Simnas. (Rayon of Alytus). On December 10, 1976, a retreat was held in the church at Simnas. In the evenings, school children attended. Arvydas Patniūnas, employed as a militiaman in Alytus, noticed the children coming home from church. At the Bambininkai cross-roads, he suggested to a group of children and adults that they wait for a car, which would take them home.
The car arrived, driven by the militiaman's father, Algis Patniūnas, who works as Chairman of the District of Verebiejai. The faithful, suspecting nothing, entered the car. The chairman sternly asked the children where they were returning from. The children told him, from church. Patniūnas threatened to take them to their principal.
When they came to the neighborhood where they lived, the chairman put the adults out, but he took the children to the principal. The Principal (Mrs. Stakvilevičienė) and the chairman began to interrogate the frightened children. The youngsters did not deny that they had been to church.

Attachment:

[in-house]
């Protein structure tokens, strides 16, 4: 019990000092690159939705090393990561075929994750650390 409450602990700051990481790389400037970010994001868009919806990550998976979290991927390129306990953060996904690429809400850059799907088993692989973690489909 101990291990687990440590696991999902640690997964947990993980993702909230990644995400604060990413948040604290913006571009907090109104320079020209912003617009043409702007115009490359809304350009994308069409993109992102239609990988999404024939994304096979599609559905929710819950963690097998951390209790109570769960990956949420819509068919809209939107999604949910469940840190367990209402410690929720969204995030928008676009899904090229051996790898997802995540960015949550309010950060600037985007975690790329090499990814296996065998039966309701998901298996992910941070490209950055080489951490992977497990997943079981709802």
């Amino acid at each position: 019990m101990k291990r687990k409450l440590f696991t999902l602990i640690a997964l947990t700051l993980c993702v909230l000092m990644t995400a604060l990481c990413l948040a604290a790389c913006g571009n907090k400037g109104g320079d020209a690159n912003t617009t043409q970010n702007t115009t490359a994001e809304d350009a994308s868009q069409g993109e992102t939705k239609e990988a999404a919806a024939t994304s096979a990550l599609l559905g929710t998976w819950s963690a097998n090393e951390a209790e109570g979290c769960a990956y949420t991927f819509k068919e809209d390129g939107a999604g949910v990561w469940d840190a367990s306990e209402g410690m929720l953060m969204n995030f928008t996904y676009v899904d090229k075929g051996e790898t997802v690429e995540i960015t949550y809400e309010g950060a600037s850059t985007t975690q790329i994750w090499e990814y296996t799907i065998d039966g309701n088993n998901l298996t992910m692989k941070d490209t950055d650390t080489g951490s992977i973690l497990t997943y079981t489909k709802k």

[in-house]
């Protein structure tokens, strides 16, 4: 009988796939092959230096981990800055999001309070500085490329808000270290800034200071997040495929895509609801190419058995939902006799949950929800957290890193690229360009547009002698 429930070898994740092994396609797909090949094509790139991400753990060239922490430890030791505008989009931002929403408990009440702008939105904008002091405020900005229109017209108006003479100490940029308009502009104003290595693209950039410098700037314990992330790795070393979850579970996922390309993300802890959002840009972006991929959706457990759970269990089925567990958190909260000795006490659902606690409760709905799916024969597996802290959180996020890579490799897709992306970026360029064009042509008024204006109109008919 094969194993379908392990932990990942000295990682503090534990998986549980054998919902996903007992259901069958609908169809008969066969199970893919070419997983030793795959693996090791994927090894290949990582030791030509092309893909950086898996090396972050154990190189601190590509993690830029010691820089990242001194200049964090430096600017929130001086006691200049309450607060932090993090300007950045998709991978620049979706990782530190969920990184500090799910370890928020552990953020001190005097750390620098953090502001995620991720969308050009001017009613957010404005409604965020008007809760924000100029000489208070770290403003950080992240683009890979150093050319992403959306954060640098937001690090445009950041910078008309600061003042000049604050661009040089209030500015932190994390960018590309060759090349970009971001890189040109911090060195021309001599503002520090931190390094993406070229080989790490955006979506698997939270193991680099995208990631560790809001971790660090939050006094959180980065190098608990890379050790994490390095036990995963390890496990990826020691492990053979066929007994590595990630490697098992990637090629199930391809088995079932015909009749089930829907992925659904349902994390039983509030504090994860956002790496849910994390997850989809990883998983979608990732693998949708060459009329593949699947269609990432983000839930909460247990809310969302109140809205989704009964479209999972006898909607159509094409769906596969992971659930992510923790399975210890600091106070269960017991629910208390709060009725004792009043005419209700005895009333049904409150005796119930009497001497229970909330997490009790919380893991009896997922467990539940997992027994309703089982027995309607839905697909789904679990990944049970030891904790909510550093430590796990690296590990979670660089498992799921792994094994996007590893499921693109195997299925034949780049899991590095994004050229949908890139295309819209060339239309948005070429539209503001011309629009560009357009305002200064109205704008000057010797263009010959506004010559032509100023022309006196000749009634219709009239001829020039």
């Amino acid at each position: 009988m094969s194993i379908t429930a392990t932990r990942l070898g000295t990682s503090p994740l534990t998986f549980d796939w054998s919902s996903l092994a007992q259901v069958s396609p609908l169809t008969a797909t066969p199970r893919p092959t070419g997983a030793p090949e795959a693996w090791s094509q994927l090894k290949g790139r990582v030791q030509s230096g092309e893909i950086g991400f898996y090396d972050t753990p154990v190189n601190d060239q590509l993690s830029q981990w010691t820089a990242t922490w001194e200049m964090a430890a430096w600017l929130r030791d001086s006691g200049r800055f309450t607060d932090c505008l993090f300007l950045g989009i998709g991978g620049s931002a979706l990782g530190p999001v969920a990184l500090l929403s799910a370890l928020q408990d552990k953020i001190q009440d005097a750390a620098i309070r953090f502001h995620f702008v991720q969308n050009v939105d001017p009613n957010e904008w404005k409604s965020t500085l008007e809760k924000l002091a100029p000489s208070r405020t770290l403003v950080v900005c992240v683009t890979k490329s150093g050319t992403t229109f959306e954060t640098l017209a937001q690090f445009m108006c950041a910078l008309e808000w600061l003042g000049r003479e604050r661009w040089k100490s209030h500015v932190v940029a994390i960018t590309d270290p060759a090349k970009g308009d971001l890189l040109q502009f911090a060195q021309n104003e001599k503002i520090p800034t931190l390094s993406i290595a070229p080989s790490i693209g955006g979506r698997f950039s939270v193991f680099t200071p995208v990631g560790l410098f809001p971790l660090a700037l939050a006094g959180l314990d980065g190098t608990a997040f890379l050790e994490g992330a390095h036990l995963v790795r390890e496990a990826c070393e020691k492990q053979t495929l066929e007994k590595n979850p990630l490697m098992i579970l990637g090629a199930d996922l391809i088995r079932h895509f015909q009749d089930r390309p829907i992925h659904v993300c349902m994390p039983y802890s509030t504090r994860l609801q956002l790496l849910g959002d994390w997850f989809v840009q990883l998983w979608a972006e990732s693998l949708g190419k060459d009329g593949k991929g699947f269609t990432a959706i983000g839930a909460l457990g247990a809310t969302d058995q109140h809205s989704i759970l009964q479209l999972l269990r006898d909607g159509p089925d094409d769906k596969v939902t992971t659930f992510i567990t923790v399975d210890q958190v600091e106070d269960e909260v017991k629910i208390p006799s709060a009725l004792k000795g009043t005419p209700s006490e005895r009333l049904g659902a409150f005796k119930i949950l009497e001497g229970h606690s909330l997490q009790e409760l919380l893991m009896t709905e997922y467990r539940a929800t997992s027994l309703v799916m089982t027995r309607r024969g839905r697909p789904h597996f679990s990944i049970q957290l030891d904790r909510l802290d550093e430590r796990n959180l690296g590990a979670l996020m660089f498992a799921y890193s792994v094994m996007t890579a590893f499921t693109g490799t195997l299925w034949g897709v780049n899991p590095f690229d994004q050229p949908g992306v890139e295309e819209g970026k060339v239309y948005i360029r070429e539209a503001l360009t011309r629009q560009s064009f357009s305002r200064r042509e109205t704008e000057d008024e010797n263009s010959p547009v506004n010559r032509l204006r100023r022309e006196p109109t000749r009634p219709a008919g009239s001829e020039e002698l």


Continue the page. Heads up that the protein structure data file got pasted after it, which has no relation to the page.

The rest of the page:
The chairman asked what they did in church, what they were praying from, and demanded to be shown their prayer-books. All seven children complied.
The Principal Stakvilevičienė sought to force Lina Šmitaitė to tell whether she had taken part in the procession. The girl, terrified, kept silent.
The chairman warned the children that their parents would now suffer, while the principal insulted the pupils in various ways. Finally, they allowed the frightened youngsters go home.
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Palanga. At the beginning of the school year, 1976, Homeroom Teacher Juknaitienė, of Grade 2 of the Middle School of Palanga, asked her pupils who of them believed in God, who went to church, and who prayed, who taught them prayers, and who took them to church.
The whole class acknowledged that they believed in God, went to church with their parents, and prayed. Most of them said that they had received First Holy Communion. The smallest pupil in class admitted, "I don't go to confession yet, but Mother has already bought me a catechism and I'm going to start learning right away."
The teacher, Mrs. Juknaitienė, became frightened. Summoning the parents to a conference, she said, "I thought that your children have no concept of God or the Church, but it looks as though they are all believers, and even go to confession. I'm going to do everything possible, to make your children grow up atheists."